The FS chassis was perfectly tailored to match the Yankee Hill Machine free-float forearms. This is the brand of forearm being imported by Fabsports at the time the prototype module was being fabricated by a local machine shop. The FS will take any stock extension tube made for the AR and pistol grips without the beavertail. However, any AR beavertail grips such as the CAA UPG16, Magpul MOE/MIAD, Ergo, MFT EPG16, Mako-G27, Tango Down BG-17 and others can be fitted to the FS chassis by simply cutting off the beavertail section and squaring it off to fit the grip seat. Any AR-15 BUIS sight set will co-witness perfectly with the FS rail including a forearm mounted front sight as long as the forearm is rigid and perfectly centered to the bore axis. If the front sight is mounted directly to the forearm and was overhanging, or has a play and not perfectly aligned to the bore axis of the barrel, it will result in poor accuracy with grouping. In some cases wherein the misalignment between the barrel and forearm is really bad, the windage and elevation of the sights will run out of adjustment to compensate for the sight correction. This is where the barrel mounted front sight has the advantage. What is important is that your rear sight lines up with the barrel sight; it will guarantee a better accuracy and consistent grouping unless the barrel is bent or worn out. For this reason, an AR gas block must be installed to the barrel to accommodate the front sight BUIS. There are many gas blocks available for the AR that will accommodate the standard .750 O.D. or the .936 O.D. barrels. Custom 10/22 barrels are also available in different sizes and length ranging from tapered .750 O.D. on the Ruger SR22 or you can buy the .920 O.D. match barrel from various sources including Brownell’s, Green Mountain, Kidd, Yankee Hill Machine and others. Note that in order for the .936 I.D. AR-15 bull barrel gas block to fit snug with a .920 O.D. 10/22 barrel, the gap must be shimmed with a rolled aluminium pop can sheet (2½x4½ inches). Short threaded barrels for 10/22 pistols and SBRs are available from Tactical Innovations ranging from 8 inch finned or plain tapered barrels, 5.5 inch tapered and 4.5 inch fluted. In the past several years, Dlask Arms in Canada has been manufacturing high quality 10/22 barrels and were offered in various lengths and style ranging from 8, 10, 12, 16 and 18 inch, tapered and bull barrel style. In addition to making threaded 10/22 barrels, the company also produce AR rifles and CQB’s as well as high quality railed CNC machined 10/22 receiver and bolts. Dlask also produces AR-15 muzzle devices of original designs to complement their .223 and 10/22 barrels.
One of the best attributes to the latest state-of-the-art CNC machined dress up kits is their ability to transform certain types of .22 cal. sporting guns like the 10/22 to militarized style such as the AR-15 or in the case of the FS 556, a SIG assault rifle clone using AR furniture. For me, choosing a high quality tactical chassis to create a rim fire simulator is the best route over buying a mass produced tactical .22 for two simple reasons – versatility and strength. When it comes to versatility with this type of platform, a hobbyist gunsmith can easily create countless weapon configurations by simple combination or substitution of after-market parts, accessories and furniture. The sky is the limit with the 10/22 when we take into consideration that it rivals the AR with the number of custom parts and accessories being offered for it today. Strength is another advantage of this custom made chassis using genuine Mil-Spec furniture and accessories made for the AR in comparison to most production tactical .22s, with polymer receivers and cast soft metal interiors held together by series of screws to enclosed the trigger mechanism and bolt assembly. Only very few of these factory tactical .22’s are offered with optional accessories thus extremely limiting the choice of weapon configurations with a single gun. The combination of CNC machined chassis and GI furniture truly replicates the feel, balance and ruggedness of the full bore battle rifle it emulates and guarantees a long service life. It is backed by the reliability of the 10/22 and abundance of spare parts in case you require one for a quick fix. With import clones, the chance that you may not be able to get spare parts in a hurry when you needed one is another concern. Any way you look at it, a custom tactical 10/22 is a better choice.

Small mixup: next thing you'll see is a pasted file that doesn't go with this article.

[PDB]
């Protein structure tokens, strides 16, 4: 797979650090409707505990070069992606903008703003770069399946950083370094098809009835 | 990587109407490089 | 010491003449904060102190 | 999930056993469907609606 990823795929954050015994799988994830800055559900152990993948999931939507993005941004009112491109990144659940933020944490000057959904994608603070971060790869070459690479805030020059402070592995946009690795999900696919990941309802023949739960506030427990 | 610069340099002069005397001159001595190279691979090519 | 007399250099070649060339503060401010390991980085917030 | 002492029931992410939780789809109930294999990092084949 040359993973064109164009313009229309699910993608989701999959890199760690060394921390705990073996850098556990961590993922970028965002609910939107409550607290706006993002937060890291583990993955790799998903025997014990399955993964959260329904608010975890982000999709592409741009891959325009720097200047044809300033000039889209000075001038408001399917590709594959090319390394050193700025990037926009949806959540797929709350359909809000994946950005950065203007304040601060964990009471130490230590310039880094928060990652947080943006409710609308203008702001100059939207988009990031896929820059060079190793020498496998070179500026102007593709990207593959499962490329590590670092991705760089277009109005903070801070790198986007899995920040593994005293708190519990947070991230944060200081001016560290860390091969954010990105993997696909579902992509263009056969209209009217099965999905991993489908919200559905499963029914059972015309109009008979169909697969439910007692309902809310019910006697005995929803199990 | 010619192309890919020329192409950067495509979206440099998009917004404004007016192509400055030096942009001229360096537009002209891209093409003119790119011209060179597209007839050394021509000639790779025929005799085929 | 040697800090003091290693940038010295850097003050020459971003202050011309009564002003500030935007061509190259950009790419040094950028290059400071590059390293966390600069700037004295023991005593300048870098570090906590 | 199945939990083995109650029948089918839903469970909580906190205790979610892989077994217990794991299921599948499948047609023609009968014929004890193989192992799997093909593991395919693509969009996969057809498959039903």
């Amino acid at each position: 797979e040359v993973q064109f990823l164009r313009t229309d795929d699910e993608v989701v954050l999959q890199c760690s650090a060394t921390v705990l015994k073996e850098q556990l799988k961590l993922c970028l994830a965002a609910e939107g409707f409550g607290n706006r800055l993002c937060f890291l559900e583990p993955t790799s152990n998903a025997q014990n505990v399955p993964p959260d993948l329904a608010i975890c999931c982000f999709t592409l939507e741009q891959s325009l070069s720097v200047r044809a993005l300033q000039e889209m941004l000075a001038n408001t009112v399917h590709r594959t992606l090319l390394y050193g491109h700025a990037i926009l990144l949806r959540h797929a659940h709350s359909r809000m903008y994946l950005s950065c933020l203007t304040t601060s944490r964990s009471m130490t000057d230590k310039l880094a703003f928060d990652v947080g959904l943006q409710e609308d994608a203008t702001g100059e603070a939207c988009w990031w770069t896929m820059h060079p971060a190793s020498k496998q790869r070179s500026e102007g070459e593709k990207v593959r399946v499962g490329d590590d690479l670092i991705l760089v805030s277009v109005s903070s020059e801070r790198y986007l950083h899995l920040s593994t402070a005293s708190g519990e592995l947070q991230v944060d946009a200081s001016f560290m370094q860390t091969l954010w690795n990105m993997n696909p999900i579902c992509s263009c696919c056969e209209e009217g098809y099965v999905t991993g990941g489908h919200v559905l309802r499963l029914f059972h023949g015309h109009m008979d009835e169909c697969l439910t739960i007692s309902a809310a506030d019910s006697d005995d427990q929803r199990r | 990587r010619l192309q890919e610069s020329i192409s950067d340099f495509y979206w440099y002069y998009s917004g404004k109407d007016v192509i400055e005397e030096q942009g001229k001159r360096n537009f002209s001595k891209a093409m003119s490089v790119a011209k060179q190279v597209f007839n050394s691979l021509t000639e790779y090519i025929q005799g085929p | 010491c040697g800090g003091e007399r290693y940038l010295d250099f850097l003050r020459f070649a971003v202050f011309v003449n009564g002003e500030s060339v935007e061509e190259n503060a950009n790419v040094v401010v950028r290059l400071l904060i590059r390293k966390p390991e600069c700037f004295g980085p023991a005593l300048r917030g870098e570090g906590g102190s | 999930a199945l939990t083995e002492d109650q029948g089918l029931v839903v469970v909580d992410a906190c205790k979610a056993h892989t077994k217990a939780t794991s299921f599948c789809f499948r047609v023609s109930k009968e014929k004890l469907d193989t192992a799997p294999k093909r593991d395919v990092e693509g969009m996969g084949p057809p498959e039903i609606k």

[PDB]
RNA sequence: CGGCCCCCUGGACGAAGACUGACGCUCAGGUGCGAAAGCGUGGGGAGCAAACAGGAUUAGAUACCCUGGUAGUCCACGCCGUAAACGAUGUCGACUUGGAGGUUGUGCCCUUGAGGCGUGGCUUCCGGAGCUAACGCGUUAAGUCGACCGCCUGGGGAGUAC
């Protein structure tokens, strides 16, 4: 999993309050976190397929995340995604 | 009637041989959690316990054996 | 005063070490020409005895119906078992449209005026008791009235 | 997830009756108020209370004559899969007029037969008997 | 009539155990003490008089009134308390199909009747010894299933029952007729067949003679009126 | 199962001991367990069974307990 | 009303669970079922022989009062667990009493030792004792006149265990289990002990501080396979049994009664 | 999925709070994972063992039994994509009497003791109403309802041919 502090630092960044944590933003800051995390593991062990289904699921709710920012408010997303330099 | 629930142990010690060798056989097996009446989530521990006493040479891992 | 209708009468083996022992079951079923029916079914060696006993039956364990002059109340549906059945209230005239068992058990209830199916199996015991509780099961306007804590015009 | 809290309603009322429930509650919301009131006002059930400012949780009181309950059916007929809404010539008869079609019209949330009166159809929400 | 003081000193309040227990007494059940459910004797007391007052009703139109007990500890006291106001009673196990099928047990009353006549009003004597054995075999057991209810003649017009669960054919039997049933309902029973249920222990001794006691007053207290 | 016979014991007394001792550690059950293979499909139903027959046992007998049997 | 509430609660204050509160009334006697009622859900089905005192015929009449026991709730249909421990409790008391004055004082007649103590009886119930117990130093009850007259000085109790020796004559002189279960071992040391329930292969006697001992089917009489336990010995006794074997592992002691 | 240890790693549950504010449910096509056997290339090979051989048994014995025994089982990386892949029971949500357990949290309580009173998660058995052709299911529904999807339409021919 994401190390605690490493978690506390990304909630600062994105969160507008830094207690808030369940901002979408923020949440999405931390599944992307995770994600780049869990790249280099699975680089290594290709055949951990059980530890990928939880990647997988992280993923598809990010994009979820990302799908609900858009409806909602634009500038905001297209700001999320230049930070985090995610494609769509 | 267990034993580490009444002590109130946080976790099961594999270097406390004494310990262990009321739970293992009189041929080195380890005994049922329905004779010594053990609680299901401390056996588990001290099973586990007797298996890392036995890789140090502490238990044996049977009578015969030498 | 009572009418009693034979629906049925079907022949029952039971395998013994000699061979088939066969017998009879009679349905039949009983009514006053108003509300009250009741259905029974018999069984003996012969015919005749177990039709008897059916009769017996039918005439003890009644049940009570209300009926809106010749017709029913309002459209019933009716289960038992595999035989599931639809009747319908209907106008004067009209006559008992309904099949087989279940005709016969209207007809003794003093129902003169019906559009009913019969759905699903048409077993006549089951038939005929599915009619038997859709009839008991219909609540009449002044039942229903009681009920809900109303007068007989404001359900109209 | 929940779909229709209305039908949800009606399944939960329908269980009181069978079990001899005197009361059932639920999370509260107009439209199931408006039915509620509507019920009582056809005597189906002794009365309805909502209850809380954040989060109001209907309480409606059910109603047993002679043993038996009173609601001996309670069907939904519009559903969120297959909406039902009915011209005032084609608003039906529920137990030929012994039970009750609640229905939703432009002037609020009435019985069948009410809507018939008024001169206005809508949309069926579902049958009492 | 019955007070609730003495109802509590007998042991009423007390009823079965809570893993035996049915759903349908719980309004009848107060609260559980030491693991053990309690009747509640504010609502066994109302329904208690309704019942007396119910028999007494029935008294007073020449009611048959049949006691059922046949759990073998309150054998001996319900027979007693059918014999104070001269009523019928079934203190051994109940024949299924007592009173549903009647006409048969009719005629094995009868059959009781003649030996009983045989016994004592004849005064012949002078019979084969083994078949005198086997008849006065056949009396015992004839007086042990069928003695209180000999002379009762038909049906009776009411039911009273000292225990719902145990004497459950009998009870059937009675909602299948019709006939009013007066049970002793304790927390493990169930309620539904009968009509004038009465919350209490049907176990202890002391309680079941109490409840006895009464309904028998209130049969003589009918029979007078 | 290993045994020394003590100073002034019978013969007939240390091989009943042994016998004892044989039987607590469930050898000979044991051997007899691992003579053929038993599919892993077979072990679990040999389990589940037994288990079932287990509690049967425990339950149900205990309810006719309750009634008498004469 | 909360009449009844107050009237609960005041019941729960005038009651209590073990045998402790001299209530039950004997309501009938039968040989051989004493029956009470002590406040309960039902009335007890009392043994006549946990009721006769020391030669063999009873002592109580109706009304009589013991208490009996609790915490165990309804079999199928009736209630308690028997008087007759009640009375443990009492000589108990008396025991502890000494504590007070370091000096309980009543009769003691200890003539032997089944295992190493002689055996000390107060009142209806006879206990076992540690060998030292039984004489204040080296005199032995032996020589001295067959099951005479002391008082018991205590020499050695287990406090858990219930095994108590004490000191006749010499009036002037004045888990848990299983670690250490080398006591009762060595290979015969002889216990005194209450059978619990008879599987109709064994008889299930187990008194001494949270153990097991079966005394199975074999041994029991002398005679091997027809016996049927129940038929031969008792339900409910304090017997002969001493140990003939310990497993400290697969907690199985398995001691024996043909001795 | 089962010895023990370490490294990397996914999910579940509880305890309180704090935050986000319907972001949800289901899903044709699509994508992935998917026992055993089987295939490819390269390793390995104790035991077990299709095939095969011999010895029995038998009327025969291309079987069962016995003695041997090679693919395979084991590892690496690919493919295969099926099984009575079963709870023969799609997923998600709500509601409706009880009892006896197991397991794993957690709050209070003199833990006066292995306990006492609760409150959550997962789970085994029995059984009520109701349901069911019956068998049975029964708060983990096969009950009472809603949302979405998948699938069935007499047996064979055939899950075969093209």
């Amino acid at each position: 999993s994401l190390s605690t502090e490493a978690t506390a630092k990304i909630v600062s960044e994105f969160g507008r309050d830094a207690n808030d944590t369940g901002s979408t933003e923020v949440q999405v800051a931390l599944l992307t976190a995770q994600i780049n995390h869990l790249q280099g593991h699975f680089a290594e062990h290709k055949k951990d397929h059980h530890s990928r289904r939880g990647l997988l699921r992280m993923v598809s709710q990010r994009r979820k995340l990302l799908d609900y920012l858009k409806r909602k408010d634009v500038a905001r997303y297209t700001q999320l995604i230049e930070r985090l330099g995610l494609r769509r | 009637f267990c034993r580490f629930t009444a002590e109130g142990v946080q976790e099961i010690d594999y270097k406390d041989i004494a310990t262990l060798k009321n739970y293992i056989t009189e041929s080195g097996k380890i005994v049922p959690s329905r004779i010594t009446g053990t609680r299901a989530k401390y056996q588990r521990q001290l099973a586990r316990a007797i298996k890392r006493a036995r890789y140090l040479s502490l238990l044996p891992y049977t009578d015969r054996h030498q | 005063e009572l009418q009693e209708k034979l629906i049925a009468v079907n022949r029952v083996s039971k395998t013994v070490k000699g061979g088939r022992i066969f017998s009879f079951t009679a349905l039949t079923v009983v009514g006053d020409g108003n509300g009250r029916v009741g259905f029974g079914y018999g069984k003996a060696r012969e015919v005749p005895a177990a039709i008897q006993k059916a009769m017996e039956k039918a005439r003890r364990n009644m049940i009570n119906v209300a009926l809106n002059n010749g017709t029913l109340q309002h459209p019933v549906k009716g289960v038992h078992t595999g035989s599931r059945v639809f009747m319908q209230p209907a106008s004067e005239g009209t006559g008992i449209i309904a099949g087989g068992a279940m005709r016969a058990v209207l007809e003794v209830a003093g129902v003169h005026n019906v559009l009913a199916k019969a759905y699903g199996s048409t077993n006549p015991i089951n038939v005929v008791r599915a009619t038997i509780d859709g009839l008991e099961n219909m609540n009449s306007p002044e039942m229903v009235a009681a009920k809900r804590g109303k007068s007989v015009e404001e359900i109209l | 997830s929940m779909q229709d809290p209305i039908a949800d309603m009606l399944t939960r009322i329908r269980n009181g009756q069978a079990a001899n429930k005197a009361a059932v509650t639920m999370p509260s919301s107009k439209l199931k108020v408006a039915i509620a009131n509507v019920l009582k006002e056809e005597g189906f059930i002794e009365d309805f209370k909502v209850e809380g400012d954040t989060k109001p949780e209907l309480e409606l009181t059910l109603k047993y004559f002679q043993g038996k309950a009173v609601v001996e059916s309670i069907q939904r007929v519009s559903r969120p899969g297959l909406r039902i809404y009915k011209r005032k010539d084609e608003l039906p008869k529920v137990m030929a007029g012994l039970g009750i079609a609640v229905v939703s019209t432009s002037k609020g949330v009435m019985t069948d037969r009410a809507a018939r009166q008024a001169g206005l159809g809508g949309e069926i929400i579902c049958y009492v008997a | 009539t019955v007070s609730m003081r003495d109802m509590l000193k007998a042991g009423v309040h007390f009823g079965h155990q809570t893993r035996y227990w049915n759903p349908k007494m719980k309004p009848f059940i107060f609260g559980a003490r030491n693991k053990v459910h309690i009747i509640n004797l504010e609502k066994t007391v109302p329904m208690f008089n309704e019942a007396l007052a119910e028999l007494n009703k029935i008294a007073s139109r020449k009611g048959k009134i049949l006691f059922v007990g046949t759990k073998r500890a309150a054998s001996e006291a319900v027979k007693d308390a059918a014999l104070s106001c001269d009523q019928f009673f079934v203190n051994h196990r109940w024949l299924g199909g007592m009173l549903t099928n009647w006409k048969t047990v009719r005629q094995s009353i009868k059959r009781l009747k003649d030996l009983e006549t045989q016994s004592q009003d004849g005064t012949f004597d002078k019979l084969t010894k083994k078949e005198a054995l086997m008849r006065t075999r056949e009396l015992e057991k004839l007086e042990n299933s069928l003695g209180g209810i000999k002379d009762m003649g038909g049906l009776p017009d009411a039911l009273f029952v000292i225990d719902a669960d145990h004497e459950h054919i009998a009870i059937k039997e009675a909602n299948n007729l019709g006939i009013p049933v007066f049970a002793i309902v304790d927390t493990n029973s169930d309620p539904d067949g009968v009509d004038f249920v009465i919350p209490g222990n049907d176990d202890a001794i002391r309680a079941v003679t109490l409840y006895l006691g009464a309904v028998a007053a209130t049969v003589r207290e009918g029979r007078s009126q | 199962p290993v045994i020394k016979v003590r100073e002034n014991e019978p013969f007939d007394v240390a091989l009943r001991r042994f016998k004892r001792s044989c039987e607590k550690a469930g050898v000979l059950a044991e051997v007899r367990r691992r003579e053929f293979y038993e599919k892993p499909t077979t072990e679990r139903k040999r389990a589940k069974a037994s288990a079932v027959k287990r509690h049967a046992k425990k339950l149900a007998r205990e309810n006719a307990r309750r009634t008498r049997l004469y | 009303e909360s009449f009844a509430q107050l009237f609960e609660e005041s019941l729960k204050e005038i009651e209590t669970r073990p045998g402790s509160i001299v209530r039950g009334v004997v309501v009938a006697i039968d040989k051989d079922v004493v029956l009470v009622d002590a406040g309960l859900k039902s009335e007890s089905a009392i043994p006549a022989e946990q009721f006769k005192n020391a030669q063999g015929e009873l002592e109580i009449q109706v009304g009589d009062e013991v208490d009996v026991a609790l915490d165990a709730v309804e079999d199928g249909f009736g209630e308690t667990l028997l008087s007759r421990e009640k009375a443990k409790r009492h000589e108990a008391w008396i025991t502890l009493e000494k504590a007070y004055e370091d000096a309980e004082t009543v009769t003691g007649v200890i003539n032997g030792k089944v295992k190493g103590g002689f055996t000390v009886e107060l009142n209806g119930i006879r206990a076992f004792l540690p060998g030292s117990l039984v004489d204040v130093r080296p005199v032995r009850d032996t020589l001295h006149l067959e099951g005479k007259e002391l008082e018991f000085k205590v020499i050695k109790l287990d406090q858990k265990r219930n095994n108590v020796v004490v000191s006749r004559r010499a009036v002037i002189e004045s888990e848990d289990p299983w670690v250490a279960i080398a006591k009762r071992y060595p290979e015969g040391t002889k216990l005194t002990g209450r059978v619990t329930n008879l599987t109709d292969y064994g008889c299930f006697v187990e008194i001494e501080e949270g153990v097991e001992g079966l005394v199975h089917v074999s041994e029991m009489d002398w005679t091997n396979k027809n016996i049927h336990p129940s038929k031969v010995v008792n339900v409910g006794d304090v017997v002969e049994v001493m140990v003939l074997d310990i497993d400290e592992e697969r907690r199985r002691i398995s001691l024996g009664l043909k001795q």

One of my favorite set up for the FS chassis was the incorporation of Ace Ltd. folding stock mechanism. This versatile accessory can be nicely set up with any AR stock (fixed or collapsible) using the right hardware or you can purchase their modular folding stock models directly from the company ready to be installed to your gun using the necessary hardware. Ace is currently offering three variations of their folding stock mechanism. These stocks are well made, light and strong with excellent finishes. These folders will not only make a long barrelled tactical rifle look good and compact, but easier for storage and transport. SBR/CQB aficionados will truly appreciate this folding accessory to make their compact guns even more portable with the stock folded. An FS dressed 10/22 with a 6-7 inch barrel and a short compensator will easily fit inside a briefcase with the stock folded. As noted earlier, the FS design precludes the use of a two-piece hand guard and will only take one-piece free float forearm. YHM forearms are a good choice for the FS 556 set up. They are well made and priced right. I particularly favor the matching end cap of these forearms, something other hi-end brands don’t have. It gives a nice touch to the accessory and makes the gun more attractive overall. The FS 556 will take any AR stock (fixed or collapsible). I have used many accessories made by Command Arms Accessories (CAA), Magpul, Fab Defence and Mission First Tactical (MFT) to the FS with amazing results. The beauty of having a tactical chassis like the FS 556 is that you will never run out of idea on how to create a new style gun every time by simply combining accessories of the same make or different brands. There is never a dull moment if this is your hobby. You progressed and get even better as you go along. Any professional tactical gun builder will attest to that. As the saying goes, practice makes perfect. Some people make extra income doing this as a part time job. Others opted to go full time and start their own business. It is fun. For some, it is stress relieving. The only drawback is that it gets expensive after a while once you get hooked onto it. On the positive side, you are not really wasting a lot of money here with a rim-fire gun compared to shooting a full bore rifle like a .223 or .308. Use the money you save from ammo and invest it to buying different brands of furniture or accessories and you can have a different tactical gun anytime that you can be proud to show off or compete with. And if you do happen to own an AR, AK or a tactical shotgun, the better it is, since all those accessories that you have accumulated over the years will also benefit your big guns in the long run. You win either way.